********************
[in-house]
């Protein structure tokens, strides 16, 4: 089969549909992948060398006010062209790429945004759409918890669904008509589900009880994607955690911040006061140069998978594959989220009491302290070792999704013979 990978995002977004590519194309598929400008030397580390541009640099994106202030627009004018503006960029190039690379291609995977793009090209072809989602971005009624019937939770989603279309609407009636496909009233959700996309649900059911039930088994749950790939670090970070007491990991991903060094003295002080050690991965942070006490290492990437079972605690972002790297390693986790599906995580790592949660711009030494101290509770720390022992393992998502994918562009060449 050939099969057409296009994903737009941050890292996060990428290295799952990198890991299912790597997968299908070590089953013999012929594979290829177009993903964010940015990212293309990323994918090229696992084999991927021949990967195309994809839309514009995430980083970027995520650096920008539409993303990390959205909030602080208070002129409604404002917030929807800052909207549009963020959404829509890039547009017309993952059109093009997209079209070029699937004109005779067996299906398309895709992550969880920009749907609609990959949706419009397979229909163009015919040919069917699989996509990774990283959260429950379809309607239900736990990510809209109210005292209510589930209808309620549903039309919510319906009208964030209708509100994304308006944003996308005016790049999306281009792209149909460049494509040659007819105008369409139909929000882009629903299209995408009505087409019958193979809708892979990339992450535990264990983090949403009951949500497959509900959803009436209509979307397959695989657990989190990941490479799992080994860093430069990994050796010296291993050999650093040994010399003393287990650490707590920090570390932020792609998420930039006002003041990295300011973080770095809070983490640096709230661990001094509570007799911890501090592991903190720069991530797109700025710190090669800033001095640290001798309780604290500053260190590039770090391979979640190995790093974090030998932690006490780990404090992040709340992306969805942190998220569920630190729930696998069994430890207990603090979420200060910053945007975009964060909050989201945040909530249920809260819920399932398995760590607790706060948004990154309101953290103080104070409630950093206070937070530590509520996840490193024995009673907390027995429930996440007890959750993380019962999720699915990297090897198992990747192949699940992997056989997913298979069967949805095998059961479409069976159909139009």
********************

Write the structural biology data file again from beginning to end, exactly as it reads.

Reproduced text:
[in-house]
């Protein structure tokens, strides 16, 4: 089969549909992948060398006010062209790429945004759409918890669904008509589900009880994607955690911040006061140069998978594959989220009491302290070792999704013979 990978995002977004590519194309598929400008030397580390541009640099994106202030627009004018503006960029190039690379291609995977793009090209072809989602971005009624019937939770989603279309609407009636496909009233959700996309649900059911039930088994749950790939670090970070007491990991991903060094003295002080050690991965942070006490290492990437079972605690972002790297390693986790599906995580790592949660711009030494101290509770720390022992393992998502994918562009060449 050939099969057409296009994903737009941050890292996060990428290295799952990198890991299912790597997968299908070590089953013999012929594979290829177009993903964010940015990212293309990323994918090229696992084999991927021949990967195309994809839309514009995430980083970027995520650096920008539409993303990390959205909030602080208070002129409604404002917030929807800052909207549009963020959404829509890039547009017309993952059109093009997209079209070029699937004109005779067996299906398309895709992550969880920009749907609609990959949706419009397979229909163009015919040919069917699989996509990774990283959260429950379809309607239900736990990510809209109210005292209510589930209808309620549903039309919510319906009208964030209708509100994304308006944003996308005016790049999306281009792209149909460049494509040659007819105008369409139909929000882009629903299209995408009505087409019958193979809708892979990339992450535990264990983090949403009951949500497959509900959803009436209509979307397959695989657990989190990941490479799992080994860093430069990994050796010296291993050999650093040994010399003393287990650490707590920090570390932020792609998420930039006002003041990295300011973080770095809070983490640096709230661990001094509570007799911890501090592991903190720069991530797109700025710190090669800033001095640290001798309780604290500053260190590039770090391979979640190995790093974090030998932690006490780990404090992040709340992306969805942190998220569920630190729930696998069994430890207990603090979420200060910053945007975009964060909050989201945040909530249920809260819920399932398995760590607790706060948004990154309101953290103080104070409630950093206070937070530590509520996840490193024995009673907390027995429930996440007890959750993380019962999720699915990297090897198992990747192949699940992997056989997913298979069967949805095998059961479409069976159909139009």